At Goldwind headquarters, China’s first renewable energy, carbon neutral, business park, flower beds have been printed from the recycled solid waste of retired turbine blades – forging a new path for the solid waste recycling. The material is made from retired turbine blades that come from a wind farm in Inner Mongolia. With the help of 3D printing robots, the materials containing crushed blade particles can be pre-formed – promising a solid waste recycling rate of over 30%.
The technical difficulty of adding the crushed blade particles into the printing materials lies in maximizing the ratio of blade solid waste while ensuring a specific strength for the printed product.
During Goldwind’s blade waste-based 3D printing trials, the researchers repeated a number of experiments and demonstrations – constantly adjusting the ratio of various raw materials, as well as the particle size and gradation of the crushed blade particles. They finally landed on a ‘golden ratio’ that met the strength requirements of the printed products while consuming maximum turbine blade solid wastes – resulting in a series of material systems suitable for 3D printing.
The mechanical properties, durability, and working performance of the finished product made from this new printing materials are equal to that of conventional building concrete.
According to Goldwind, data estimates show that China’s retired turbine blades will generate 5,800 tons of composite solid waste by 2025 – nothing compared to the estimated 74,000 tons by 2028. The solid waste from wind turbines remains a long-lasting problem for many companies in the industry.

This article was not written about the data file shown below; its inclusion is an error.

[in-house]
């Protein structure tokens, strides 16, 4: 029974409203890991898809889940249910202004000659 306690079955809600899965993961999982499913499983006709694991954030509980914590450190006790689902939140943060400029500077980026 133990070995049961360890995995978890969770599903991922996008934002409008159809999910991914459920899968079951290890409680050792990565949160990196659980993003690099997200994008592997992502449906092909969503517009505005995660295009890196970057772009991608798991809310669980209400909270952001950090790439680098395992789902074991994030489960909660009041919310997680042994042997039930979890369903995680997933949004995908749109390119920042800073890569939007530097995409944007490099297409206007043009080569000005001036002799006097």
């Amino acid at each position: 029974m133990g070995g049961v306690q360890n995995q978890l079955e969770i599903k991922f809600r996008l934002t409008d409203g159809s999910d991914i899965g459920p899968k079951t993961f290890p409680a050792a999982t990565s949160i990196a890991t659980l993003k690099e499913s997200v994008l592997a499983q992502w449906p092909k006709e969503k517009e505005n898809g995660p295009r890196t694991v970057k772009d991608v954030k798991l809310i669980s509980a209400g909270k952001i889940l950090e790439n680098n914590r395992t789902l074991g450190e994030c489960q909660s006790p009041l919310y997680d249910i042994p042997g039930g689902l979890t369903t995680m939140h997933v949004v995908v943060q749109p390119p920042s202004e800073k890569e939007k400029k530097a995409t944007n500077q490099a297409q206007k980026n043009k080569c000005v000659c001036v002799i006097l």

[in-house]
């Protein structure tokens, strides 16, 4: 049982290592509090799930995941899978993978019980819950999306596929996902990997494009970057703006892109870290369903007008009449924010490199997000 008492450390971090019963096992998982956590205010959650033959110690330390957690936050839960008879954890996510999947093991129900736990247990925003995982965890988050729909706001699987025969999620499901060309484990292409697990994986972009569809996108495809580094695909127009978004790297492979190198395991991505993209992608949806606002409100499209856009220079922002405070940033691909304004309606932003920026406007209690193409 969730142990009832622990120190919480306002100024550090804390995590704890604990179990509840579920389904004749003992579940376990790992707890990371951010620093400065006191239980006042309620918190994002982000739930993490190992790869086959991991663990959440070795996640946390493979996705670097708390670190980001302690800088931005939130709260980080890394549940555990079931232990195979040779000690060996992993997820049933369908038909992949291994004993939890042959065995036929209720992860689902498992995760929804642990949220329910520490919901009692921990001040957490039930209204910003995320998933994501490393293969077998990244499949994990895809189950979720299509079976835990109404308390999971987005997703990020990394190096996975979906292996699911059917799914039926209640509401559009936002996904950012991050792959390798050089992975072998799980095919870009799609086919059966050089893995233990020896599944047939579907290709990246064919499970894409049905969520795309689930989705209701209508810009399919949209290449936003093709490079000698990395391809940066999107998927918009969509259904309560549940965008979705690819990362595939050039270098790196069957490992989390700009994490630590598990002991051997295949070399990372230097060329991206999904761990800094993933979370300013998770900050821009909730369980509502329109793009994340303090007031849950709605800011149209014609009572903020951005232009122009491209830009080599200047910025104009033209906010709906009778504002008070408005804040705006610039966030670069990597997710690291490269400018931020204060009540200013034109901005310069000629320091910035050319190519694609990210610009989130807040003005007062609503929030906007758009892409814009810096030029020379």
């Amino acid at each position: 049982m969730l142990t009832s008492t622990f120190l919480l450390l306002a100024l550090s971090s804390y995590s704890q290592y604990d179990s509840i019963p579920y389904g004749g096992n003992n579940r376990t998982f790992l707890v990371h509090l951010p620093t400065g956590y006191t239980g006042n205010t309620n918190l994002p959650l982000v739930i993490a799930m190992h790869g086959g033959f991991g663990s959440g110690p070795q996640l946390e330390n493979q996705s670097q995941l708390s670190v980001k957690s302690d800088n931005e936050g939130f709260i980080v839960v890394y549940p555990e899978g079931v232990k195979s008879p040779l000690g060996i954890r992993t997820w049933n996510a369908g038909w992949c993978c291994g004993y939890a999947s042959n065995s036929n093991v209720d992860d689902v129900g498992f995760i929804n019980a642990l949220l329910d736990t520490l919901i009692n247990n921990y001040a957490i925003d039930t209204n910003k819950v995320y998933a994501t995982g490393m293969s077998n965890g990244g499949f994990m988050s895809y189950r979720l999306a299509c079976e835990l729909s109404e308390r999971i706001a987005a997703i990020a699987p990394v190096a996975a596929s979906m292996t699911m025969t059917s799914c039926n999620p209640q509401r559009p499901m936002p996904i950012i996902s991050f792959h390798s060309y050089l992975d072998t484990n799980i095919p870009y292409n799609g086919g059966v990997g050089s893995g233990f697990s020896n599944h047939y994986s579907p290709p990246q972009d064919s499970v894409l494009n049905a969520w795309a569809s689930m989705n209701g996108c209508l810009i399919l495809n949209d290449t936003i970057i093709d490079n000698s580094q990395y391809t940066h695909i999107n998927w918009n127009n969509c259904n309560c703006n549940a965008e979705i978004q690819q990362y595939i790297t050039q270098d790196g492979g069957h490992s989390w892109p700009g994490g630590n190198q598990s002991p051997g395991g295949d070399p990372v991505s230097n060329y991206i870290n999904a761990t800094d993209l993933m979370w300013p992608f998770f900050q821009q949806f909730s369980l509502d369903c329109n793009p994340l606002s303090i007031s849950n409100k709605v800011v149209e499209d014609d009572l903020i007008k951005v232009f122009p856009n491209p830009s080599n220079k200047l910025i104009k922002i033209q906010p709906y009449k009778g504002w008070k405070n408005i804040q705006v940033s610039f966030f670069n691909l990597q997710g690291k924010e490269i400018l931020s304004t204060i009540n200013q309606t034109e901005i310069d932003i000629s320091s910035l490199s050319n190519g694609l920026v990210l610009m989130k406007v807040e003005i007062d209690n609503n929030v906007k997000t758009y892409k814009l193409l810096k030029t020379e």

As an intelligent, environmentally-friendly, and efficient construction method, solid waste-based 3D printing, when compared with traditional construction technologies, features no mold, lower labor costs, more efficient consumption of materials, increased freedom of design, greater construction efficiency, and a lower risk of personnel security, especially in the construction of uniquely shaped structures.
On the other hand, as wind power projects are mostly scattered throughout China’s most remote areas, the cost of transporting recyclable materials to various locations accounts for a large part of the recycling costs. Another advantage of solid waste-based 3D printing is that it enables integration into other construction projects around the wind farm thanks to its applicability. With the help of mobile 3D printing robots, wind turbine blade solid waste can be used for local production and consumption – lowering long-distance transportation costs.
“Garbage is simply resources handled improperly. The original intention behind our decision to develop such technology was to change our position as a blade solid waste producer into a raw material supplier for solid waste-based 3D printing, making use of the vast construction market to enable more consumption of materials after blade recycling and giving full play to the decisive role of the market in resource allocation, so that environmental protection can be more valuable,” said the person in charge of the project. “Our ultimate vision is to drive the development of China’s green industry with innovative green technologies and to create a complete industrial chain for blade solid waste that is characterized by local recycling, local crushing, material screening, solid waste-based 3D printing, and product manufacturing.”
In ‘China Wind Power 2021’, Goldwind released a white paper titled, ‘Goldwind towards Carbon Neutrality: Action and Vision’, pointing out that “by 2040, the recycling ratio of Goldwind products will reach 100%.” The application of blade solid waste-based 3D printing is a crucial step in such a program.
By continuing to invest in wind power recycling, Goldwind plans to explore more innovative low-carbon technologies and the systematic application of solutions to accelerate a carbon-neutral ecosystem – moving towards a zero-carbon, renewable future.